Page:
Microsoft released Windows 7 in 2009, and one thing I’ve always hated about it is that the option to underline keyboard shortcuts was gone. Why would anyone deliberately make it harder for users to work smarter, by no longer showing them those underlines? I’ve finally discovered that the underlines still exist — here’s how to turn them on! Continue reading ‘Show keyboard shortcuts in Windows 7′
I had an idea to use certain sounds on my Android, but they’re not included among the standard sounds. I knew I would probably be able to find the sounds on the Internet, and surely it must be possible to copy them to my phone so that they can be assigned as ringtones and notification sounds.
As it turns out, achieving this is really easy. The only obstacle I found was that no single page described the process – so I am setting out to do that here. Continue reading ‘How to add your own ringtones and notification sounds on Android’
Do you run Linux? Do you miss MS Money, the personal-finance application? I can answer yes to both questions, but I’ve found a solution. It’s possible to run Windows software on Linux, but sometimes it’s tricky.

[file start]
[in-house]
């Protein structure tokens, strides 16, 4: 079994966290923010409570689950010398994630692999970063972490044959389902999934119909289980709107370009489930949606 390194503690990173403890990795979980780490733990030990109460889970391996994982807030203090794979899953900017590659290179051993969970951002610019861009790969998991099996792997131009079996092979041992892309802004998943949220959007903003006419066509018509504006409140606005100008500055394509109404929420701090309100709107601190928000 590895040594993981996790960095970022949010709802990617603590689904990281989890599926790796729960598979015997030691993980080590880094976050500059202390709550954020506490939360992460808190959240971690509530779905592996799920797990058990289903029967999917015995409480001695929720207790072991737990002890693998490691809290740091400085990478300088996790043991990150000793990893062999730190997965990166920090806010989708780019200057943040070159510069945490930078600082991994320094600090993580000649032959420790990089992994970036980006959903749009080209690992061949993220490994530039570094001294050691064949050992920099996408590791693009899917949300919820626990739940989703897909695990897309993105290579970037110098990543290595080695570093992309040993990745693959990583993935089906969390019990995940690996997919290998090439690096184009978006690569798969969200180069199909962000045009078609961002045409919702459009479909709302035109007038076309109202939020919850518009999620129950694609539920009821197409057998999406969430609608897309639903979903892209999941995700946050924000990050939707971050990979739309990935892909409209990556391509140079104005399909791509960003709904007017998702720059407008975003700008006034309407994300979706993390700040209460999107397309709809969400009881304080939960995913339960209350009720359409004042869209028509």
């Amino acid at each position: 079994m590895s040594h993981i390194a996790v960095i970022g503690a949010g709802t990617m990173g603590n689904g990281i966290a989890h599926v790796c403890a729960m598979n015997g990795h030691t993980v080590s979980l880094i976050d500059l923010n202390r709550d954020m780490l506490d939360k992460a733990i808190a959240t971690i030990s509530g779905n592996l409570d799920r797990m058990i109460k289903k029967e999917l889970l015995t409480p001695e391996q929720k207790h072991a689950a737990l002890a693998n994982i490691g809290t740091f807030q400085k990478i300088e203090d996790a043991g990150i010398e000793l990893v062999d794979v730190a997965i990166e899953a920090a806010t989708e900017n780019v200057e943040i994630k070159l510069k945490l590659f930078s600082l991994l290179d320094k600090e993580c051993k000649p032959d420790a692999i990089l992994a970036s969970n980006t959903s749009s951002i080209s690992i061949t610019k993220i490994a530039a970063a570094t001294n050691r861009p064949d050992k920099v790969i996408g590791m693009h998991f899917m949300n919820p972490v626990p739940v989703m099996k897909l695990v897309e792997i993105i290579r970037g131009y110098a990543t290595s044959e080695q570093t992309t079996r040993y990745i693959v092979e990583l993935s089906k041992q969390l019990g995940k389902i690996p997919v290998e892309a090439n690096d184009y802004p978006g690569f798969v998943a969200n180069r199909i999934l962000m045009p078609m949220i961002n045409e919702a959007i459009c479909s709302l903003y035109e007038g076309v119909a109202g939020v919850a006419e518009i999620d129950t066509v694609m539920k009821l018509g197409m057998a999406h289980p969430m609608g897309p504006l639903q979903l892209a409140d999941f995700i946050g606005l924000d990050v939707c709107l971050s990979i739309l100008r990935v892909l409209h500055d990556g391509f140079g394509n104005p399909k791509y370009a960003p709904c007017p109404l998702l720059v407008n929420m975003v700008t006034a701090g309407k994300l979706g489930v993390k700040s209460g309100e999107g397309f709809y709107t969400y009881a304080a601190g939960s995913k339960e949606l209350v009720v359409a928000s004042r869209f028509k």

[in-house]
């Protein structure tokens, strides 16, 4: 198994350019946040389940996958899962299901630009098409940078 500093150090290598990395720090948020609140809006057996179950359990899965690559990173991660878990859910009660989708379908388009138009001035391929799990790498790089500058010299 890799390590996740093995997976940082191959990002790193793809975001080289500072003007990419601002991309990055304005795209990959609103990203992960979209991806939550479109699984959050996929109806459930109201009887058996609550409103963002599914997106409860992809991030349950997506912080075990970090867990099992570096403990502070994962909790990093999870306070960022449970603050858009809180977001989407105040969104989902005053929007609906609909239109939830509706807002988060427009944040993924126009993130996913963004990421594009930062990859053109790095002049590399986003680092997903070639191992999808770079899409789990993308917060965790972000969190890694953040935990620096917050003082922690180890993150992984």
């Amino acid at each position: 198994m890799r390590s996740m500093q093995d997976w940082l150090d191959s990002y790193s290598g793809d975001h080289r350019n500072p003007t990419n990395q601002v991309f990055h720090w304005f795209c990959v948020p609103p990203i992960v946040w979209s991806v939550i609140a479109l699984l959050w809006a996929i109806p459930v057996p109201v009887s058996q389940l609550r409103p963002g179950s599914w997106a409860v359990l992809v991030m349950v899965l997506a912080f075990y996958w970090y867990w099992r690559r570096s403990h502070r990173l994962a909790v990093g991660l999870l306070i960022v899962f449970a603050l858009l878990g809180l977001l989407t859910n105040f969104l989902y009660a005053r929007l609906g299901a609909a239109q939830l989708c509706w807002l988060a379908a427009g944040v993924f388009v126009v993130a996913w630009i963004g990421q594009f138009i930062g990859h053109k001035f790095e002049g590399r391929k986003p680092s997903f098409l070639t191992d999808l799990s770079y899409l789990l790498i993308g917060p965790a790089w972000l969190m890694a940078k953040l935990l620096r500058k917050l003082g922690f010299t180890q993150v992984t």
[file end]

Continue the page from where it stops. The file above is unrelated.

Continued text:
This is a guide to overcome those traps. Perhaps I’m the only one to ever benefit from this installation guide, but there’s a slim chance that others might benefit too, so I’ll publish this instead of keeping it for myself.
There are two things that keep annoying me when I work, and I have just discovered that Keyla cleverly prevents both:
- Accidentally hitting cAPS LOCK AND TYPING EVERYTHING IN UPPERCASE, and
- Windows’ perpetual inability to remember what keyboard layout I want to use.
Here’s how Keyla helps to solve both of these problems. Continue reading ‘Avoid accidentally using cAPS LOCK (and switch keyboard layouts) with Keyla’
I took a closer look at the images I had found yesterday and I noticed that my story was not entirely correct so I’m posting this to set things straight, rather than rewriting yesterday’s post.
I wrote that there were digits on both halves of the wristband, but the image shows all the digits on just one side. Even better, the digits are readable so I can analyze them all over again. Continue reading ‘Errata: geeky details’